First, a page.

What Happens in Paternity Hearings
When parents are married, the mother’s husband is generally presumed to be the legal father of their children. But when the parents are unmarried or the mother, the man alleging to be the father, the child or a guardian disputes the assumption, paternity must be established.
In New York, parents can voluntarily sign a form called an Acknowledgement of Paternity to establish the legal father of the child. But when there is a dispute, your other option is to file a court petition. If you are involved in a paternity action, this is what to expect during the initial administrative hearing:
- The parents or other parties appear in court before a support magistrate.
- If the father admits he is the father and the mother or other party does not dispute it, an order of filiation, or paternity order, is entered and the case is over.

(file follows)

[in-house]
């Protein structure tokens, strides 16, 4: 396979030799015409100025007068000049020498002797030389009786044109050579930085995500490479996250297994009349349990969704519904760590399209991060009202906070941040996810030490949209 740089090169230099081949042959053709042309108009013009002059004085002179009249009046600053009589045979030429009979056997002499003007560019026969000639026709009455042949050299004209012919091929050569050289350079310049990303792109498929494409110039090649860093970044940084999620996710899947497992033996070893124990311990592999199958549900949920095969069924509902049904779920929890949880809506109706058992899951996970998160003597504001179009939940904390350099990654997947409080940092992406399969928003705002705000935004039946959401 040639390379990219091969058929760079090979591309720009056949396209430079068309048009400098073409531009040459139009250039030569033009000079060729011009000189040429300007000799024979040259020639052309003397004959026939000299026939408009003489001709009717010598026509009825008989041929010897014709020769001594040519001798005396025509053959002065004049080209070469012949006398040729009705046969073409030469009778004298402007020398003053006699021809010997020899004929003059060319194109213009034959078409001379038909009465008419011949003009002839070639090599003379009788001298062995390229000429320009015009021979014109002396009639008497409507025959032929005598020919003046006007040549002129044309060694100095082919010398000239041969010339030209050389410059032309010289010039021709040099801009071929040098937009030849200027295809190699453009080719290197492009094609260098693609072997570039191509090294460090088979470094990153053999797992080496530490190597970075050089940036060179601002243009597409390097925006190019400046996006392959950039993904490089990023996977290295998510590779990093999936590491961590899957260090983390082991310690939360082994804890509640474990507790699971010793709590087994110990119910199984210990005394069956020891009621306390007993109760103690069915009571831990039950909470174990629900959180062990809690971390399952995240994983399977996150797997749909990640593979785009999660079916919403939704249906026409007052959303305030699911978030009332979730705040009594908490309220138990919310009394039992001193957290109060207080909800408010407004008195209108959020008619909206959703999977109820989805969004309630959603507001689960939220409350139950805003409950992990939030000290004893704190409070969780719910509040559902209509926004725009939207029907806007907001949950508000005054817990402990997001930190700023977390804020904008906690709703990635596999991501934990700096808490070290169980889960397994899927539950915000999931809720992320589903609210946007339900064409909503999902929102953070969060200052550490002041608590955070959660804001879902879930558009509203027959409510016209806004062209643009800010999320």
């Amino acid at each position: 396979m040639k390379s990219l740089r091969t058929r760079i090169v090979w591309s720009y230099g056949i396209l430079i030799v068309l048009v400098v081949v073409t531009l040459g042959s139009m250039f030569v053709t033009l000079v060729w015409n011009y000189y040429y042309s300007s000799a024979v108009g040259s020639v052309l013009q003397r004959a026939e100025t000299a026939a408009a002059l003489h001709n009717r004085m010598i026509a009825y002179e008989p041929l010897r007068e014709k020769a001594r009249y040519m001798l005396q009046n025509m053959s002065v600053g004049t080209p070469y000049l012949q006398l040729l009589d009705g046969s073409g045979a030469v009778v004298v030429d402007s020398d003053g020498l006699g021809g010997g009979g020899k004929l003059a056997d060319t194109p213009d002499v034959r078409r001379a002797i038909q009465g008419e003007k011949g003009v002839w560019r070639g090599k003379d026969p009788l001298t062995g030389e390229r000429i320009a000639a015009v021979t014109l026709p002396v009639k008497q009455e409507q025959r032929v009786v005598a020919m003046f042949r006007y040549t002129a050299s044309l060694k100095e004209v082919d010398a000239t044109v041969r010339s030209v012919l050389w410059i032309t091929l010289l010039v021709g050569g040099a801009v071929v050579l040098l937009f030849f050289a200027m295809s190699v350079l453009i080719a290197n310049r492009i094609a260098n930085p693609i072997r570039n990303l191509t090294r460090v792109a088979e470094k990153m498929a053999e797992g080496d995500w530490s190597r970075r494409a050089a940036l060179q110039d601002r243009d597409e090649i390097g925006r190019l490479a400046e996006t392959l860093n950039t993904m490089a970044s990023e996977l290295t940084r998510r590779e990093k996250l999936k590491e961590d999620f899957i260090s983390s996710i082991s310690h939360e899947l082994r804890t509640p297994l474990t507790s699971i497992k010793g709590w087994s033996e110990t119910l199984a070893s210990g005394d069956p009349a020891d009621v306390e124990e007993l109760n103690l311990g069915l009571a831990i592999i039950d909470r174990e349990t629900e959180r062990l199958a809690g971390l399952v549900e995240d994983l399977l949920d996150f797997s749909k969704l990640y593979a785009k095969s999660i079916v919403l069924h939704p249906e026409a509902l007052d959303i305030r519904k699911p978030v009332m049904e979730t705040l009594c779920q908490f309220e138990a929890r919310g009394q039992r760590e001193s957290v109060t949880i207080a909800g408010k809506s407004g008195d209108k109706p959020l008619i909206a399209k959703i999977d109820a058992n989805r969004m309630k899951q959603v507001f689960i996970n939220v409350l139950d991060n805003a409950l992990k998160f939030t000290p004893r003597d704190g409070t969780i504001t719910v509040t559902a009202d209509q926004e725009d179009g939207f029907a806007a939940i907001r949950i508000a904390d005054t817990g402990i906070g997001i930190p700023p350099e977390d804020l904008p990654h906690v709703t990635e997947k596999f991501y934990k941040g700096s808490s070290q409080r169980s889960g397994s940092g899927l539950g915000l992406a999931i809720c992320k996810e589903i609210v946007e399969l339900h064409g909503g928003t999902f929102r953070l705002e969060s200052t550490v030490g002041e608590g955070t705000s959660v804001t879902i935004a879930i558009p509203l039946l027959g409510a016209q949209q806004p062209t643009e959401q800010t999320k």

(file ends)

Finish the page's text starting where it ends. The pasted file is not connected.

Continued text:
- If there is a dispute over paternity, the court orders the mother, possible father and children to take blood or DNA tests.
Because the parties must undergo lab tests, they are given an appointment date, the hearing ends and another court date is set. During the follow-up hearing, this is what usually takes place:
- The court explains the test results.
- If the parties agree on paternity after hearing the results, the court issues a paternity order.
- If the parties still do not agree, a hearing is scheduled.
During this hearing, the parties can testify, have witnesses testify and submit evidence, including the blood or DNA tests. Once all the evidence is submitted, the court decides whether there is proof of paternity or whether the case should be dismissed.
Because paternity gives fathers certain rights and obligations, including the right to custody and the obligation to pay child support, it can be hotly contested. An experienced New York child custody attorney can guide you through the process and help you protect your rights and your child.